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Author Topic: NMR and the shift of phenyl group hydrogens/carbons  (Read 4946 times)

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chmjmhi

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NMR and the shift of phenyl group hydrogens/carbons
« on: May 06, 2007, 04:13:25 AM »

I have noticed that sometimes a phenyl group shows up in 13C NMR as three unique peaks rather than four as I would expect (ipso, ortho, meta and para expected). Could someone please point me towards a good explanation for this?

I have also been tearing my hair out trying to characterize an oxindole with a (4-trifluoromethylphenyl)-substituent and I can swear that the four hydrogens on the aromatic substituent appear at identical shifts. That's what the integrals tell me at any rate (integrates to 4; coupling constants 23.9 and 8.8 Hz), although I think it sounds insane since the ortho- and meta-hydrogens should experience different amounts of CF coupling. Or am I wrong there? Do I have reason to doubt my integrals?
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Re: NMR and the shift of phenyl group hydrogens/carbons
« Reply #1 on: May 10, 2007, 02:05:30 PM »

I don't recall observing H-F coupling beyond three bonds (you would have 4) and I wouldn't expect it to be that large.  Typical H-F coupling through 3 bonds is around 24 Hz.  A CF3 on a phenyl ring will give C-F coupling to each of your carbons though!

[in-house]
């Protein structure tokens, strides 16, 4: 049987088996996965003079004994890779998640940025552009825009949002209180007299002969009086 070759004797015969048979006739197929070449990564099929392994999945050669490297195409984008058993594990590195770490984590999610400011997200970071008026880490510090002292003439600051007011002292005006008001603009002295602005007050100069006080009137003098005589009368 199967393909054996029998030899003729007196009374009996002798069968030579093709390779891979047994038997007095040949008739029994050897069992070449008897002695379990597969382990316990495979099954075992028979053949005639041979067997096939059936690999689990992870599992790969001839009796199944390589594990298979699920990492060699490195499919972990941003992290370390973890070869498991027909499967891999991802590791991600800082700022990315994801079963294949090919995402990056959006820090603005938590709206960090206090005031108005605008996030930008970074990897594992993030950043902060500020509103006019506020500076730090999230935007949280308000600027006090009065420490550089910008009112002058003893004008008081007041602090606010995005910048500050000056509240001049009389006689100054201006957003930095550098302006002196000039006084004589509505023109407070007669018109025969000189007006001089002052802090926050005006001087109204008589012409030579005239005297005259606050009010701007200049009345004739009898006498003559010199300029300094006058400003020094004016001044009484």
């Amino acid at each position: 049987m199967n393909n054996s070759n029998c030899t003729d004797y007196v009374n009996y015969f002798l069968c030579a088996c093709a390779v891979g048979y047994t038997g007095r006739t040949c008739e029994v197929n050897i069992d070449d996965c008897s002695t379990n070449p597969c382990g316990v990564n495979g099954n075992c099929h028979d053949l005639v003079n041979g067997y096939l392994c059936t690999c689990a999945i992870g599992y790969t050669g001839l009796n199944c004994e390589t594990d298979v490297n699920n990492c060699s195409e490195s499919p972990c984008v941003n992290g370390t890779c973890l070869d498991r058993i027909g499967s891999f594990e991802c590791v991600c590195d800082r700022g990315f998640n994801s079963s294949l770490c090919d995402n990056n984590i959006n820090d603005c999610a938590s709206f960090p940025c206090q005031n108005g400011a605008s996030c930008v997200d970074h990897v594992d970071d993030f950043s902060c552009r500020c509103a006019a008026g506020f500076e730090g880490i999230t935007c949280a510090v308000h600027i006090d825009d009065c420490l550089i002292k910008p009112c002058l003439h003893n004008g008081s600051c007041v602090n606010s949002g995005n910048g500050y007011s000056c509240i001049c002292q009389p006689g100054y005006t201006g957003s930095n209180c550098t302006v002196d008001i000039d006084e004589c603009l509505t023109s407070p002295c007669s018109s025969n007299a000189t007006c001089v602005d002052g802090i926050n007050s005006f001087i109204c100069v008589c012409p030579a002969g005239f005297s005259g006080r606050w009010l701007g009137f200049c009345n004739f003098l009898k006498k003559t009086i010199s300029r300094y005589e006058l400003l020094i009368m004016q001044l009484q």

As for your first question, you ought to see 4 peaks.  Are you sure that you have enough scans and delay time to see the ipso carbon?  Since it isn't bonded to any H it takes longer to relax.
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chmjmhi

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Re: NMR and the shift of phenyl group hydrogens/carbons
« Reply #2 on: May 13, 2007, 09:17:29 AM »

Yep, the 13C spectrum is much easier (or rather, would be if I had enough material to be able to see the %$*#& quaternary fluorine-split peaks...).

As a sidenote to the first question, I obtain my spectra in CDCl3 typically. Could it be so simple that it is a solvent effect (I know vaguely where to read up on that) and I could resolve the peaks by changing to, for example, methanol-d4?
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Re: NMR and the shift of phenyl group hydrogens/carbons
« Reply #3 on: May 14, 2007, 08:11:56 AM »

Sometimes solvents can help, but usually the difference in signal isn't much.  Where solvent changes really help are when you are trying to see two different, but very similar compounds.  For example, I have encountered some mxtures of diastereomers that look like essentially one compound in CDCl3, but separate quite nicely in C6D6.
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